by Sandra Smith, Head of Conservation & Technical Services
This, sadly, will be my last Editorial for the V&A Conservation Journal. I leave the Museum for pastures new in February after 16 years as Head of Conservation, and latterly as Head of Conservation and Technical Services. Moving away from an organisation is always a point of reflection, looking back on what has changed and forward to the further challenges to come.
The conservation profession has become increasingly confident and able to lead museum-wide discussion regarding the use and care of collections. Over 70 years of collective experience, since the first conservation course was established in the late 1950s, have moved us from risk-averse ‘nay- sayers’ to pragmatic decision-makers, where judgement is underpinned by risk management, training and good practice. As a result, exhibitions successfully tour across the world and include increasingly fragile collections (Tisdall).
Care of collections and long-term preservation now takes priority over large scale interventive treatments. Whilst this is much lamented by conservators, with the associated concerns over loss of hand skills, this hands-off approach, combined with increasingly sophisticated investigative techniques, is elucidating new knowledge of collections, which would be compromised by (some) cleaning and consolidation techniques. Where intervention does take place, there is a noticeable move away from petrochemical-based synthetic resins and a return to traditional, natural materials (Catcher and Allen, Allen and Barrow). Green, sustainable conservation is embedded in practice, reducing health risks to the conservator and contributing to the greater good of the environment. The use of these materials can also increase insight into original making and decorative techniques (Bainbridge).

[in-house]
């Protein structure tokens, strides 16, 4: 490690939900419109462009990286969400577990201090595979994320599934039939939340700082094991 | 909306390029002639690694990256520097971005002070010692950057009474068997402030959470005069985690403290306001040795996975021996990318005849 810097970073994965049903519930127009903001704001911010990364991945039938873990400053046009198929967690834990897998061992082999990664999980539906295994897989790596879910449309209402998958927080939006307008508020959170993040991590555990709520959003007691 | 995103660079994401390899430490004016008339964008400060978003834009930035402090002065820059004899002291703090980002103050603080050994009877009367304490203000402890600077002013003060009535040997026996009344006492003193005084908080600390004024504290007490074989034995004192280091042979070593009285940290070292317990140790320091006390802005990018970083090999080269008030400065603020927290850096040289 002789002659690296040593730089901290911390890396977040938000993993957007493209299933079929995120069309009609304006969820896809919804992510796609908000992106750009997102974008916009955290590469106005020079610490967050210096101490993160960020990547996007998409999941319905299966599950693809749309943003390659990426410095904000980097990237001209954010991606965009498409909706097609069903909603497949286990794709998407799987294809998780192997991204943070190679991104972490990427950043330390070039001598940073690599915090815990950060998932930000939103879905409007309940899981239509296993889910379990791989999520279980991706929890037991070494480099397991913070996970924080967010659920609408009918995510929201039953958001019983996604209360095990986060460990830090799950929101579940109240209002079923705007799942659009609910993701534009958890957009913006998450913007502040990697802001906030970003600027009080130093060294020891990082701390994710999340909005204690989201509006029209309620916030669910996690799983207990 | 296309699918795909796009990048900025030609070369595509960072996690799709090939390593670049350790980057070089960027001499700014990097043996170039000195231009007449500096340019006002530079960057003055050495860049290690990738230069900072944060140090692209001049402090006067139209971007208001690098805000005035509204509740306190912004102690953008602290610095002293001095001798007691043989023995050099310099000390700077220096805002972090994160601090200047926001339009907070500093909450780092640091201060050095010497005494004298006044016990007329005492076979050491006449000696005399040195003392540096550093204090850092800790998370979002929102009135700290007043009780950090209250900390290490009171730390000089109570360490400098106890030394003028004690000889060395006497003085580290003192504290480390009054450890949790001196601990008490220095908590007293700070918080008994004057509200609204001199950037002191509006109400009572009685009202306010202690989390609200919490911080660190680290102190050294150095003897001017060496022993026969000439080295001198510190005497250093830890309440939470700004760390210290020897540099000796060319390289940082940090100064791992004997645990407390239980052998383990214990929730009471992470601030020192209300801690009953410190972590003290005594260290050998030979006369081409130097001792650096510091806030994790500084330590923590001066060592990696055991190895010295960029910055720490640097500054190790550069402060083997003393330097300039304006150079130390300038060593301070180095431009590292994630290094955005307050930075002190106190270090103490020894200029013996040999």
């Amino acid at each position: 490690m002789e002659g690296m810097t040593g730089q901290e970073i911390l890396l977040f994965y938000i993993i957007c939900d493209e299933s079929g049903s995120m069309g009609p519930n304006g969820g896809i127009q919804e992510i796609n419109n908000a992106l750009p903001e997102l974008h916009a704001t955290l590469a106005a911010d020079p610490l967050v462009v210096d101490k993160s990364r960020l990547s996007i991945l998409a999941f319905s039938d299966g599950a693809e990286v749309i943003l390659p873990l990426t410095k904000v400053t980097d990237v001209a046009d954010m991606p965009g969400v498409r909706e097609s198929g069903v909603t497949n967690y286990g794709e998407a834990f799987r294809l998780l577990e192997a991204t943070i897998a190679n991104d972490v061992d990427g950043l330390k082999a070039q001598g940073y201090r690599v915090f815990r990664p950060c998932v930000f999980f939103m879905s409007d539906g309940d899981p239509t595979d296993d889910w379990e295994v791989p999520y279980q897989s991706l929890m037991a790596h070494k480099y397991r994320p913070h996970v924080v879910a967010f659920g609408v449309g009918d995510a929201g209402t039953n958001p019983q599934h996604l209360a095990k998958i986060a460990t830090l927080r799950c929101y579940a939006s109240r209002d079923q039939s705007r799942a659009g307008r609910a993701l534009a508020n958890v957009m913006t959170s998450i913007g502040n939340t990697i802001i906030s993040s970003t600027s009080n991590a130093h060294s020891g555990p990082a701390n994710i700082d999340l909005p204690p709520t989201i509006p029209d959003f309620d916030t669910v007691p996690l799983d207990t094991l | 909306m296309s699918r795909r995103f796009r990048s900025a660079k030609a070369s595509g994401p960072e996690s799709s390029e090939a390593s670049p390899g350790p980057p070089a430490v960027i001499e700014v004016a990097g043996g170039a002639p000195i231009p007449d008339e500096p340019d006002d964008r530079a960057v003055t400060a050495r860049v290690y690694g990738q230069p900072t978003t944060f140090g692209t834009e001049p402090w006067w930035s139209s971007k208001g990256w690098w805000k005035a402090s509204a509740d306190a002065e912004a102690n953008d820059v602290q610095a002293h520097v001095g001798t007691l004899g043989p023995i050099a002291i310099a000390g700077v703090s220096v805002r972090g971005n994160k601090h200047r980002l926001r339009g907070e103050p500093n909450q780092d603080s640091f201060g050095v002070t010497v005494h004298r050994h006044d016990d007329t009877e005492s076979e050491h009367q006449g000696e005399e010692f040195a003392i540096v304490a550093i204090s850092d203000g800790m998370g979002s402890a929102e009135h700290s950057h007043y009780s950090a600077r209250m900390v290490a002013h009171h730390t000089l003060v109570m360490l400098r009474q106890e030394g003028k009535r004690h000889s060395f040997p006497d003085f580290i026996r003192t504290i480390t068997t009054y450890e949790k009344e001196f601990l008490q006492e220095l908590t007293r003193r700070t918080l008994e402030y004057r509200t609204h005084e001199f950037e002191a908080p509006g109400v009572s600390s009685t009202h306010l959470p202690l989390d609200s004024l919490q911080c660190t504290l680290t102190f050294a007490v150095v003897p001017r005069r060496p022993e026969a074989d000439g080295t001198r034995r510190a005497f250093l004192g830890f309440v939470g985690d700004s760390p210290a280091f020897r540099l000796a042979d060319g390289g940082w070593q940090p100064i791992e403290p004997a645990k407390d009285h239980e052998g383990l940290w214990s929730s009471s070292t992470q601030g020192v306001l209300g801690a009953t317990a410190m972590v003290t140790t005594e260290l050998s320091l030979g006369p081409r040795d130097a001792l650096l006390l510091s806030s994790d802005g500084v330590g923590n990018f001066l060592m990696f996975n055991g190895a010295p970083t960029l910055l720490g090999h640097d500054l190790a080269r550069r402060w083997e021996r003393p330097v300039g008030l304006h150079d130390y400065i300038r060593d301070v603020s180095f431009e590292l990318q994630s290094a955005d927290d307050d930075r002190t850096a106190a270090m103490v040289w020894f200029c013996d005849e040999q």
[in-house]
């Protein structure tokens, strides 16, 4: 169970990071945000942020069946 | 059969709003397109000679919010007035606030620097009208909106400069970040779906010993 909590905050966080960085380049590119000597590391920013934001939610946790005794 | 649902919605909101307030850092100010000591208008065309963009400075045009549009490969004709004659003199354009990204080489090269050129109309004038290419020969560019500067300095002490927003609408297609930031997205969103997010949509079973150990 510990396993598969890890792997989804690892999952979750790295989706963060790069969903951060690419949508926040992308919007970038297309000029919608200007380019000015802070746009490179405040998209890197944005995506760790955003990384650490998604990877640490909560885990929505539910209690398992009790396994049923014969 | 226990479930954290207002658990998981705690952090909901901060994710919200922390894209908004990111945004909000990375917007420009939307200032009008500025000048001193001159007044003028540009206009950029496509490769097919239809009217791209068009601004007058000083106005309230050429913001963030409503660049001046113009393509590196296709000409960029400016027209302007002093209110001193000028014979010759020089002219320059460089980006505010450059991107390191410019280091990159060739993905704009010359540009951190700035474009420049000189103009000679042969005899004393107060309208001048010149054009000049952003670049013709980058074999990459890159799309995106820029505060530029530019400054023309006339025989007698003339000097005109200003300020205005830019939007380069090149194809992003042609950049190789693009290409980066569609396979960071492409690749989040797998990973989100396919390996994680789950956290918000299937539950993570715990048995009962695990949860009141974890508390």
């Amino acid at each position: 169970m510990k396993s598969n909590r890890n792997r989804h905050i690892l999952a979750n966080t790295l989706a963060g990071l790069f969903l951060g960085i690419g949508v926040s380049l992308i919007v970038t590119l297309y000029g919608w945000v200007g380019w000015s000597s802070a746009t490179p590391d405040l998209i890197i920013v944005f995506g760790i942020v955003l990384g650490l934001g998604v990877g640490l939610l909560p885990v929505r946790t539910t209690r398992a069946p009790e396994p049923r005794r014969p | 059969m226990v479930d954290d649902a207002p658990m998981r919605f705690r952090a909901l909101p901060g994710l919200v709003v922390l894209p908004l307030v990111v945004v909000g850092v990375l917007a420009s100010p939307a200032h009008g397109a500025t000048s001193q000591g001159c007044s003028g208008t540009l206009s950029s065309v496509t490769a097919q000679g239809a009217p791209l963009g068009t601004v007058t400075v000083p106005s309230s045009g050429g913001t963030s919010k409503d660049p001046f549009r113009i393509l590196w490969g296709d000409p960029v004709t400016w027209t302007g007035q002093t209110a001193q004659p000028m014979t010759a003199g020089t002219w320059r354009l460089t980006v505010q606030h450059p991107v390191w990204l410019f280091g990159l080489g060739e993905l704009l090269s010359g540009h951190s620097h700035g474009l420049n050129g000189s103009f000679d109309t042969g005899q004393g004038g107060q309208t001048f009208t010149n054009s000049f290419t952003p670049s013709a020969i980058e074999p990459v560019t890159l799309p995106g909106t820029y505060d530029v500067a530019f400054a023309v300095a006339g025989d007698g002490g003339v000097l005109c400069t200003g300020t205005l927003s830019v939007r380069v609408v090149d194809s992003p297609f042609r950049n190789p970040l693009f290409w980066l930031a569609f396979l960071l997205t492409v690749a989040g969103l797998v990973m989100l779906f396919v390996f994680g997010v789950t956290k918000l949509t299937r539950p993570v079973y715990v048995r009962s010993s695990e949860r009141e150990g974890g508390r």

There remains, however, the fundamental need for curiosity and challenge, to investigate a little deeper the recipes and manufacturing knowledge so as to move our understanding forward. Research is increasingly collaborative, with large grant-giving bodies such as AHRC encouraging cooperation between museum, university and industry (Hackett) to maximise the applications of the research. Conservation and science students (Crowther et al, Burden), are increasingly looking for ‘real’ rather than theoretical questions to explore as part of their course, whilst museums share expertise and equipment to solve common questions (Osmond). Local research, which was once noted, inaccessibly, within conservation records or shared only in professional journals, is now available in blog posts and on websites, where readers have the opportunity to contribute to the narrative. This openness and partnership is a great reflection of a profession coming to maturity.